Summer brings warmth to Yellowstone, but summer also brings the crowds and mosquitoes. We’ve been to Yellowstone both in the summer and fall. If you’re staying in Jackson Hole, the sidewalks get extremely crowded in the summer. It’s also difficult to snag a good spot up in the popular boondocking spot at Upper Teton View, plus it is quite warm and mosquito infested during the daytime in that area. True, you could run the generator and use you’re A/C, but that’s probably not the experience you envision when boondocking with a view of the Grand Tetons.
Along with a more relaxing stay, fall in the park sees less crowds and less traffic. The more unpredictable fall weather also brings some mist and light snowfall. However, the mist brings out a mysterious beauty in Yellowstone.
If you’re there for the geysers and Old Faithful, make the trek (or part of the drive) from Old Faithful to Mammoth Hot Springs in the north of the park. If you’re there for the wildlife, try driving from Lake Village to Tower-Roosevelt. This route will take you through Hayden Valley and Lamar Valley, which are ideal for spotting wildlife – especially bison. We definitely saw bison in the summer, but during the fall they were very literally walking up to our car!
Remember though, don’t wait too long into the fall season to go to Yellowstone, because winter does come quickly, and road as well as campground closures along with it! (Read more about Yellowstone campgrounds in this article by a fellow contributor.)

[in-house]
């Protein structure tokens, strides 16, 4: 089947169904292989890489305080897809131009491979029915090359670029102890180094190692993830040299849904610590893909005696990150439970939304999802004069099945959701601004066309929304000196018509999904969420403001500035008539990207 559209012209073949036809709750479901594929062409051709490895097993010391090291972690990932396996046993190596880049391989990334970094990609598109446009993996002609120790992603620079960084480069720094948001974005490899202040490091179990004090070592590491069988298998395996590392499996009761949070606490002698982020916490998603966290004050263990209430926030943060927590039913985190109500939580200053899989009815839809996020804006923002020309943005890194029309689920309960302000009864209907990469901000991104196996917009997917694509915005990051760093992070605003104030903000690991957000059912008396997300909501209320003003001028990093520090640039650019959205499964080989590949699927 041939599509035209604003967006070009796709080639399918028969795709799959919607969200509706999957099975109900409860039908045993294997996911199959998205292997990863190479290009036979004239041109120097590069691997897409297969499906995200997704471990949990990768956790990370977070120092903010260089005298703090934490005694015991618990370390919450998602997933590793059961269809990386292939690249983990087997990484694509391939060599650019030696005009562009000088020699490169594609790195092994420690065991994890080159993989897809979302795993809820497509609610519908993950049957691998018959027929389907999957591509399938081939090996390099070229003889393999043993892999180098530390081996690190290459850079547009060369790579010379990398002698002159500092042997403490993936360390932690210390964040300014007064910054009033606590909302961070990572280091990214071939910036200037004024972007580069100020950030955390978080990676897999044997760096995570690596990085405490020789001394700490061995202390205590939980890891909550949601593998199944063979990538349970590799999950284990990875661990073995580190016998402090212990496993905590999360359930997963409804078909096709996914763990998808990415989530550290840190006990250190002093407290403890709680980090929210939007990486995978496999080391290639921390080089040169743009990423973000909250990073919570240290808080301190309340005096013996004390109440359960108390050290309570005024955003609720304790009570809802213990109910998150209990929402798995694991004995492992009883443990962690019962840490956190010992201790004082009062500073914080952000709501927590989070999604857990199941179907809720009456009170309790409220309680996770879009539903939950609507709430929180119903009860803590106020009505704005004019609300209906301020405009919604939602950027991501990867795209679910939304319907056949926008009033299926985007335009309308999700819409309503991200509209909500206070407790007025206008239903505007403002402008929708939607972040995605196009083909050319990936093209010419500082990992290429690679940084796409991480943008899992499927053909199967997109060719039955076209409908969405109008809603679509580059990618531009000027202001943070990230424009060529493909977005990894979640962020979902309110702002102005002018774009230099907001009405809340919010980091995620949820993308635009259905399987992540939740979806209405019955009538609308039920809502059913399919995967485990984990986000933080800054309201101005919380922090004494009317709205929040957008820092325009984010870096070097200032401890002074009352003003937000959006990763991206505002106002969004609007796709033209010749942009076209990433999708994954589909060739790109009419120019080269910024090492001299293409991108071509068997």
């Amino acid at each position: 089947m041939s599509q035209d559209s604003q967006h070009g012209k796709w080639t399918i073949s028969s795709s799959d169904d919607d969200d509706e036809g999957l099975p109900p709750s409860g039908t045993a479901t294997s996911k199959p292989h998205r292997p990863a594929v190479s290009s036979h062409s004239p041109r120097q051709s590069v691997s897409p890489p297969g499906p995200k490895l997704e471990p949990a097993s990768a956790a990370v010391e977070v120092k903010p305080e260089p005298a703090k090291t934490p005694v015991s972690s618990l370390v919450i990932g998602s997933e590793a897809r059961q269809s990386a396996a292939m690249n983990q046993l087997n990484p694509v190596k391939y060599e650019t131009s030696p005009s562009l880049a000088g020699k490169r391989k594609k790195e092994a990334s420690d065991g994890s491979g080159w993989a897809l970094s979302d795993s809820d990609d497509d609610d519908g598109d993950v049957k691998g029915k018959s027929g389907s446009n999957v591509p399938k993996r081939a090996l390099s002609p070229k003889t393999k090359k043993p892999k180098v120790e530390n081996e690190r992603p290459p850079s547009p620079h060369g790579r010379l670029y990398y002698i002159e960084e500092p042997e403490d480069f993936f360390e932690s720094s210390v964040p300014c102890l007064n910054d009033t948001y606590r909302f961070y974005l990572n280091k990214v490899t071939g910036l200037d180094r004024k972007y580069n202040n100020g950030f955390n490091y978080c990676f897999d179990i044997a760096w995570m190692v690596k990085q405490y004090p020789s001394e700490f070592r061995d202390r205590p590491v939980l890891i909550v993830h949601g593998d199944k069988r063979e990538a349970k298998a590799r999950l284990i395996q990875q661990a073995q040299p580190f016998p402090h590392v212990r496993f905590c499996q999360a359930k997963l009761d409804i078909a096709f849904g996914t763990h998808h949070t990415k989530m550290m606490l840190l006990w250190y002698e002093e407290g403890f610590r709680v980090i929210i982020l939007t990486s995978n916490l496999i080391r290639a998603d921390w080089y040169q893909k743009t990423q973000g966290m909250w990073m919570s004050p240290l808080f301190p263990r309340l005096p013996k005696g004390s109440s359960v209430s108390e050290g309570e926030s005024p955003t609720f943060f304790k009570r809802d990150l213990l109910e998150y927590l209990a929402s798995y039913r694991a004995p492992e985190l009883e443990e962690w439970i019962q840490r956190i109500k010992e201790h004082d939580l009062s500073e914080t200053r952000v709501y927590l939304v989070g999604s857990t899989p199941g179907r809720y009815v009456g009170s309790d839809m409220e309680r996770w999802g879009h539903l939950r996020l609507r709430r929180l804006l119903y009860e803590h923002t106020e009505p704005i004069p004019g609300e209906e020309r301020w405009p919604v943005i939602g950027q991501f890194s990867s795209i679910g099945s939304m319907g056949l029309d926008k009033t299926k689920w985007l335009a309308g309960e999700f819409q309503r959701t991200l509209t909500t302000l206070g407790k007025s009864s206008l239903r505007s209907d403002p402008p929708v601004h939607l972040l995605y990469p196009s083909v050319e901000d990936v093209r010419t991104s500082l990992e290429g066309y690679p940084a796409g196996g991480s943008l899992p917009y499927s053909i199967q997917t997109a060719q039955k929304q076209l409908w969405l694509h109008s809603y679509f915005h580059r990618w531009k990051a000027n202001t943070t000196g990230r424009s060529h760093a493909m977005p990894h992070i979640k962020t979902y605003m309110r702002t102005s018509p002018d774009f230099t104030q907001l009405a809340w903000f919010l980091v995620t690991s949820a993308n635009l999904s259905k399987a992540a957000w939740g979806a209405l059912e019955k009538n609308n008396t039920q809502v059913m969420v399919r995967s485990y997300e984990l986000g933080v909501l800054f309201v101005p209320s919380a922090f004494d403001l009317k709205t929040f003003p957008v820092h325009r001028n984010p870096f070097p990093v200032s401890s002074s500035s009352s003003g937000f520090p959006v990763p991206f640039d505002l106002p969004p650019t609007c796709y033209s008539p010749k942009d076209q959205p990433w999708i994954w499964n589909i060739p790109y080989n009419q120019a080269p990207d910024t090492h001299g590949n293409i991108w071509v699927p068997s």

3. Grand Teton National Park
Grand Teton National Park, with its close proximity to Yellowstone, was the 9th most visited National Park in 2017 with 3,317,000 visitors. The peaks of the Teton range lack foothills, which makes them a spectacular sight because the mountains seem to abruptly rise up out of the Jackson Valley floor.
Why Grand Teton is Great in the Fall
Grand Teton National Park really has an untouched wilderness feel to it. It’s possible to see beavers, moose, and bears. But, this serene and tranquil park teems with human activity during the summer. In the fall, it’s possible to have the grandeur of this area seemingly to yourself. It almost becomes like a Planet Earth episode playing right before your eyes as opposed to your screen.
Just as with Yellowstone, you might find yourself staying in Jackson Hole or boondocking at Upper Teton View. These two areas are extremely packed with people during the summer months. For any of you who depend on Wi-Fi, you’ll also want to take into account the strain that puts on the towers. During the summer, you’re lucky if you can get some decent service after 9 p.m., and before 9 p.m. it’s pretty much impossible.
Mosquitoes are rather fierce at Grand Teton NP in the summer, but just about non-existent in the fall. The changing season there also brings in some browns and yellows, and sometimes a light snow dusting. There are also many hikes and paddling opportunities, but don’t be surprised if Grand Teton NP in the fall brings out your inner photographer.
While visiting in the fall, be sure to channel your inner Ansel Adams at the Snake River overlook. Inspiration Point on Jenny Lake is a beautiful spot you’ve likely seen in many photographs. And Schwabacher Landing is a must. It’s a beautiful short hike and, if you’re lucky, you might spot some beavers. Iconic, brochure-worthy shots abound along the walking path. Plus, Oxbow Bend offers the chance to photograph the mountains with a glassy pond in the foreground.
Our National Parks are a true treasure. It’s fantastic that more and more people are experiencing their natural beauty. If you have some flexibility in your travel, you can experience a serene nature getaway, even in our most popular parks, without having to go in the backcountry. All you have to do is time your visit for the fall! (For more fall travel tips, read our article on reducing condensation).